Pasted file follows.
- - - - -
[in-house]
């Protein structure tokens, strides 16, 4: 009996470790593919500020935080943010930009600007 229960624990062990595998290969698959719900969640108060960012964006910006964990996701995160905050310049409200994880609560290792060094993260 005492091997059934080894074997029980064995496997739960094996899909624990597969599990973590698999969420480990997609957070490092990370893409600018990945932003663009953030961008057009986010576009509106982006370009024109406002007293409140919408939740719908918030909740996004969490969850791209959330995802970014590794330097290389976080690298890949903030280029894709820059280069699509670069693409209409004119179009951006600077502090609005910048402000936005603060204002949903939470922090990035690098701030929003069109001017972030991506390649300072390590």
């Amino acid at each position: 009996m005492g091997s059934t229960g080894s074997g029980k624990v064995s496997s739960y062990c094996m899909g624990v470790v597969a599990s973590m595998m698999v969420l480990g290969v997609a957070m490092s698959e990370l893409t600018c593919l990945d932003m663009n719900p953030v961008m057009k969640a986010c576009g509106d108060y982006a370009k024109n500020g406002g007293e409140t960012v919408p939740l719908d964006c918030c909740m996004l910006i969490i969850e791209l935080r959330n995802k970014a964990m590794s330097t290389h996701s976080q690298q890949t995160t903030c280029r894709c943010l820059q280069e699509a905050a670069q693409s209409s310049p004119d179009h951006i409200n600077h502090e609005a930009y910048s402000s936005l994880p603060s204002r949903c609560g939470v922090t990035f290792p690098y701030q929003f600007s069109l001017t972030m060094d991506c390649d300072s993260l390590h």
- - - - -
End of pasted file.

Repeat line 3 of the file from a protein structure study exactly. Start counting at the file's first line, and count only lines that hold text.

């Amino acid at each position: 009996m005492g091997s059934t229960g080894s074997g029980k624990v064995s496997s739960y062990c094996m899909g624990v470790v597969a599990s973590m595998m698999v969420l480990g290969v997609a957070m490092s698959e990370l893409t600018c593919l990945d932003m663009n719900p953030v961008m057009k969640a986010c576009g509106d108060y982006a370009k024109n500020g406002g007293e409140t960012v919408p939740l719908d964006c918030c909740m996004l910006i969490i969850e791209l935080r959330n995802k970014a964990m590794s330097t290389h996701s976080q690298q890949t995160t903030c280029r894709c943010l820059q280069e699509a905050a670069q693409s209409s310049p004119d179009h951006i409200n600077h502090e609005a930009y910048s402000s936005l994880p603060s204002r949903c609560g939470v922090t990035f290792p690098y701030q929003f600007s069109l001017t972030m060094d991506c390649d300072s993260l390590h």